Smoking Marijuana Tied to Testicular Cancer

Could Pot Smoking Be Behind Rising Rates of Testicular Cancer?

Medically Reviewed by Louise Chang, MD on September 10, 2012
From the WebMD Archives

Sept. 10, 2012 -- Smoking marijuana may affect a man’s risk for testicular cancer.

A new study found that men who had smoked marijuana were twice as likely as men who had not to get an aggressive form of the disease.

Testicular cancer is the most common cancer diagnosed in men under age 45. It’s also on the rise, says Scott Eggener, MD, a cancer surgeon at the University of Chicago who has studied the trend.

“No one really knows why,” he says. “Everyone suspects an environmental exposure, but it’s difficult if not impossible to prove.”

A study released earlier this year showed marijuana use is also up, with 1 in 10 teens now smoking pot at least 20 times a month.

Not the First Time

The new study, published in the journal Cancer, is the third in recent years to link marijuana use to the development of testicular cancer.

It compared 163 men with testicular cancer to 292 healthy men who were about the same age and race. All the men in the study were between age 18 and 36 when they were diagnosed.

Men who said they had ever smoked marijuana had more than twice the risk of aggressive testicular tumors, compared to men who did not smoke marijuana.

That was true even after researchers accounted for other things known to affect a man’s risk, like having an undescended testicle.

Oddly enough, men who reported using cocaine had about half the risk of nonusers.

That doesn’t mean cocaine benefits the testes, though.

In animal studies, cocaine has “really devastating effects on the testicles,” says researcher Victoria Cortessis, MSPH, PhD, assistant professor of preventive medicine at the Keck School of Medicine of USC in Los Angeles. “They get smaller and smaller.”

“I don’t think cocaine is protecting the cells from cancer. I think it’s more likely that it’s killing the cells and therefore they aren’t getting cancer,” Cortessis says.

Put It in Perspective

A doubled risk of cancer may sound pretty scary, but researchers caution that men who have smoked pot shouldn’t panic.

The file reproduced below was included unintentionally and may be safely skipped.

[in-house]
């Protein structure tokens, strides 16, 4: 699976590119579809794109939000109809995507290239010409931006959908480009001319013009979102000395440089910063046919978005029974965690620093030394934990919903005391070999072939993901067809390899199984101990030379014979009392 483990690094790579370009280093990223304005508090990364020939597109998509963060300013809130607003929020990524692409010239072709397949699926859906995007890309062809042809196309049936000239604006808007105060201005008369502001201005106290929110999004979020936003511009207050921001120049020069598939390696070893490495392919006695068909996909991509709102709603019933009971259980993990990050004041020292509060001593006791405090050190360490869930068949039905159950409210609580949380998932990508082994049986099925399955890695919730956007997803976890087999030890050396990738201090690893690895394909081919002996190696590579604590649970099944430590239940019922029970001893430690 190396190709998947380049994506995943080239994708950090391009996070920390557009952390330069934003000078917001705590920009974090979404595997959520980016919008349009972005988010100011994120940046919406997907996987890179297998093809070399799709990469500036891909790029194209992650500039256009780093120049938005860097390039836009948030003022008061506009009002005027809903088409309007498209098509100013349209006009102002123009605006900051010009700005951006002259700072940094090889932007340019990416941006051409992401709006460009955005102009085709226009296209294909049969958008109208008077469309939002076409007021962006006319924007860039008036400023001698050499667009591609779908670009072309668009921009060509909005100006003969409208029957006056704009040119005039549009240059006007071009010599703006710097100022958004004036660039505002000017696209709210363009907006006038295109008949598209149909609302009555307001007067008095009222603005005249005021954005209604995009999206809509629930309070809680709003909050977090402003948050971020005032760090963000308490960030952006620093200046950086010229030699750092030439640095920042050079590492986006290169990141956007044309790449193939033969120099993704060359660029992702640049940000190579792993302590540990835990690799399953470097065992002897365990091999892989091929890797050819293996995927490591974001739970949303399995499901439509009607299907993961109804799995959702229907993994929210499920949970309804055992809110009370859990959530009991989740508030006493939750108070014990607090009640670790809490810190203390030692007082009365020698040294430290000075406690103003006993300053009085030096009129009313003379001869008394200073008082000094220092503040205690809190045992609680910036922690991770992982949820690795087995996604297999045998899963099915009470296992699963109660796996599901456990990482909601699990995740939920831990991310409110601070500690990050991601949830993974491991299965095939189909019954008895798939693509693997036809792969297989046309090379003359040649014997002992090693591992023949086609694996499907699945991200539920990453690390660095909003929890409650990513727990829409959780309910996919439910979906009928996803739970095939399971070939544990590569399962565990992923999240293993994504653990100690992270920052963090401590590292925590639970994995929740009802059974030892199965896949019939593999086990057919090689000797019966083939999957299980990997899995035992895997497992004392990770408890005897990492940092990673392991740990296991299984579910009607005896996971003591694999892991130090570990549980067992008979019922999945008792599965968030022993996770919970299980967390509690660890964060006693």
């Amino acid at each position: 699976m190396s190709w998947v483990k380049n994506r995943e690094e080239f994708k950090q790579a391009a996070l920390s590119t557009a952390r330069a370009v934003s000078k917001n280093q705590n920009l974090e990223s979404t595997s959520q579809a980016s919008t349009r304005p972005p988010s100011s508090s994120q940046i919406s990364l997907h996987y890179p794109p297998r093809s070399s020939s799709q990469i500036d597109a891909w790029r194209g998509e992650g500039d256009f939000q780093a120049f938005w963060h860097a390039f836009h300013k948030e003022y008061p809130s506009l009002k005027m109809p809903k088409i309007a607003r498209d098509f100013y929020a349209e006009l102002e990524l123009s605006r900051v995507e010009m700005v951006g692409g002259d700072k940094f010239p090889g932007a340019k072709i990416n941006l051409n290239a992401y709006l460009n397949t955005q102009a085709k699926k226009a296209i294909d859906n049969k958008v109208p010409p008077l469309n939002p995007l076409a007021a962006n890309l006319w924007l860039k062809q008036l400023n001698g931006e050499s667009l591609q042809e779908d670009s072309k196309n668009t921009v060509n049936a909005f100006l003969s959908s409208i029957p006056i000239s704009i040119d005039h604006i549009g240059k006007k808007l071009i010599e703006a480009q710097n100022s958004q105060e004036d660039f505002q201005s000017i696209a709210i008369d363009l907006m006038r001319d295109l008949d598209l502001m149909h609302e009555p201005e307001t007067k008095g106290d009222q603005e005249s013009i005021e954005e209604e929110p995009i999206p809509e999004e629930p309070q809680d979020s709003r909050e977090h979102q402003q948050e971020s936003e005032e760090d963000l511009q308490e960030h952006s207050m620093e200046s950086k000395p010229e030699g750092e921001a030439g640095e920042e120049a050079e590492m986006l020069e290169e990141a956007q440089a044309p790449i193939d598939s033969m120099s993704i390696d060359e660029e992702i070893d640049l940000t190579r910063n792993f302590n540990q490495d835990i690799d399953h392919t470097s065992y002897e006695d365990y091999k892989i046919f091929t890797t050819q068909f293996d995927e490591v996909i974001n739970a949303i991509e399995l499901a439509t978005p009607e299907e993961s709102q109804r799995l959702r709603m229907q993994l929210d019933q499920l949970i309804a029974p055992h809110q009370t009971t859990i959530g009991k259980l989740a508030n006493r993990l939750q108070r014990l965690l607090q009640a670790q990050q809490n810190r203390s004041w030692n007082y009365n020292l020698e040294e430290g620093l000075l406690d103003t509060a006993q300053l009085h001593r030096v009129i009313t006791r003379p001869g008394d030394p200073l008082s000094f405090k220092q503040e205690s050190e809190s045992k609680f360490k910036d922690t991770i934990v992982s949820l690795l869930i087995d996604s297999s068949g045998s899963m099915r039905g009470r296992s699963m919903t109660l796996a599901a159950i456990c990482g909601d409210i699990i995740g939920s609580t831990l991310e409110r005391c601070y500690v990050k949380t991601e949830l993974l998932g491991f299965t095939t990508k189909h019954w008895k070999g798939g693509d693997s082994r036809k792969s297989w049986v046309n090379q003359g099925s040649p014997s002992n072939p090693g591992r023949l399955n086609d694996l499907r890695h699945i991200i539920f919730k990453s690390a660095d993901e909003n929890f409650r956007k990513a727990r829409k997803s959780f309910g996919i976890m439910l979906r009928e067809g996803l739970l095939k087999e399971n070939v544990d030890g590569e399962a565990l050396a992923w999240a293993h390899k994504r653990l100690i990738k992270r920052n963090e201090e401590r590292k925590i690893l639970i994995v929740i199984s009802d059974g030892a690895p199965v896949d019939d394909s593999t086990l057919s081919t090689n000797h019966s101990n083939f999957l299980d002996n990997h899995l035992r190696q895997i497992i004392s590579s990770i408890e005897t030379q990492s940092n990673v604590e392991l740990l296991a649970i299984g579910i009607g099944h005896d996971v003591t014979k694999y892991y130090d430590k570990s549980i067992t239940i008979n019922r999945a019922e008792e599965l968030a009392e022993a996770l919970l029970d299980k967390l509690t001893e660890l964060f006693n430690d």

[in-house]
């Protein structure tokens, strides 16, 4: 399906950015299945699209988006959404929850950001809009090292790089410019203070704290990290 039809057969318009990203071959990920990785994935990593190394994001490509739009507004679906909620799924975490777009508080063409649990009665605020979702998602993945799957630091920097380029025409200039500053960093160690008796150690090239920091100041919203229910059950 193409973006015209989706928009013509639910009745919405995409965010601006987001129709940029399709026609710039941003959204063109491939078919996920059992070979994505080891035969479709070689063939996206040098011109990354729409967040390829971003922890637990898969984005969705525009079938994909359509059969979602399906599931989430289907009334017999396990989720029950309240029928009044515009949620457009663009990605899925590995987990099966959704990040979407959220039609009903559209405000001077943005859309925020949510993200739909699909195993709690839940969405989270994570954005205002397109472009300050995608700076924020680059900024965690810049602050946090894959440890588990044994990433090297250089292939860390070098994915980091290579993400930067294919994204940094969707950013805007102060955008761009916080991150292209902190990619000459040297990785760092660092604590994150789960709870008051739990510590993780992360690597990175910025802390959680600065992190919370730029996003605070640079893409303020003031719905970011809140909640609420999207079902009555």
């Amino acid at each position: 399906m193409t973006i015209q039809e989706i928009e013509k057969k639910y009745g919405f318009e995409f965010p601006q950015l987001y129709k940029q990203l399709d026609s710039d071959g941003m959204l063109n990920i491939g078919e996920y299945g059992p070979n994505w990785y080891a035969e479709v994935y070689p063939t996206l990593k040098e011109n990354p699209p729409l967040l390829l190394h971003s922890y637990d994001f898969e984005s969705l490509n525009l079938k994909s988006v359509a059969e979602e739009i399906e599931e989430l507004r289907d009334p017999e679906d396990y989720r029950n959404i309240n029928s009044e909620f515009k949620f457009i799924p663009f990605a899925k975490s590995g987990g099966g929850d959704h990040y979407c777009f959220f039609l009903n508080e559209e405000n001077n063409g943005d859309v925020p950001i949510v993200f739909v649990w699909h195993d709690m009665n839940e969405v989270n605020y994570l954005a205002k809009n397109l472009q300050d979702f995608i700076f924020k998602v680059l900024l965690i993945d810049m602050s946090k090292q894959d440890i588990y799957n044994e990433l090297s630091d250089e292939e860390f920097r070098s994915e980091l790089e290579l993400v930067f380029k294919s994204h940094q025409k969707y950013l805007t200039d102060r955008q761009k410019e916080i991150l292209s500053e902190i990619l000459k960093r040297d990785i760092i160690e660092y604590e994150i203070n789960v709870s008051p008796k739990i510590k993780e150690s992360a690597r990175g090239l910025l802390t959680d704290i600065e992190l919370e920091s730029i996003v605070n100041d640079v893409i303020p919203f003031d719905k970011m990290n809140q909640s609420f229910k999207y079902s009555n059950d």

That’s because the odds that a man will get testicular cancer are pretty slim to start with. About 1 in 400 white men are diagnosed by the time they are 35, according to the National Cancer Institute. So even if you double that risk to 1 in 200, any one man’s chances are still pretty low.

The study also doesn’t prove that marijuana causes cancer.

In fact, the relationship the researchers found wasn’t easy to explain. Men with lighter habits or who had given up pot smoking had a higher risk of testicular cancer than those who were current smokers or who reported heavier use.

Researchers don’t think that means smoking more pot is actually safer.

Other studies, which were larger, found that cancer risk increased with the size of a man’s pot smoking habit. The new study may simply be too small to show the same relationship.

Doctors aren’t sure why marijuana may increase the risk for certain kinds of testicular cancer. The active ingredient in the drug, THC, is known to disrupt hormone signals in the body. That may put cells in the testes on a path to cancer. More research is needed before researchers can say for sure.

The bottom line, says Stephen M. Schwartz, PhD, MPH, an epidemiologist at Fred Hutchinson Cancer Research Center in Seattle, is that marijuana may not be as harmless a drug as some people think.

“The overall story is that there’s an increased risk in marijuana users,” says Schwartz, who was not involved in the research. “It’s particular to the kinds of testicular tumors that are the most aggressive and therefore the most likely to put a man’s life at risk.” What’s more, he says, the finding “is pretty consistent amongst these three studies, which is something we should be paying attention to.”

WebMD Health News



Lacson, J. Cancer. Sept. 10, 2012.

News release, Cancer, Sept. 10, 2012.

Scott Eggener, MD, associate professor of surgery, The University of Chicago Medicine, Chicago.

Stephen M. Schwartz, PhD, MPH, member, Fred Hutchinson Cancer Research Center, Seattle.

Victoria Cortessis, MSPH, PhD, assistant professor of preventive medicine, Keck School of Medicine, University of Southern California, Los Angeles.

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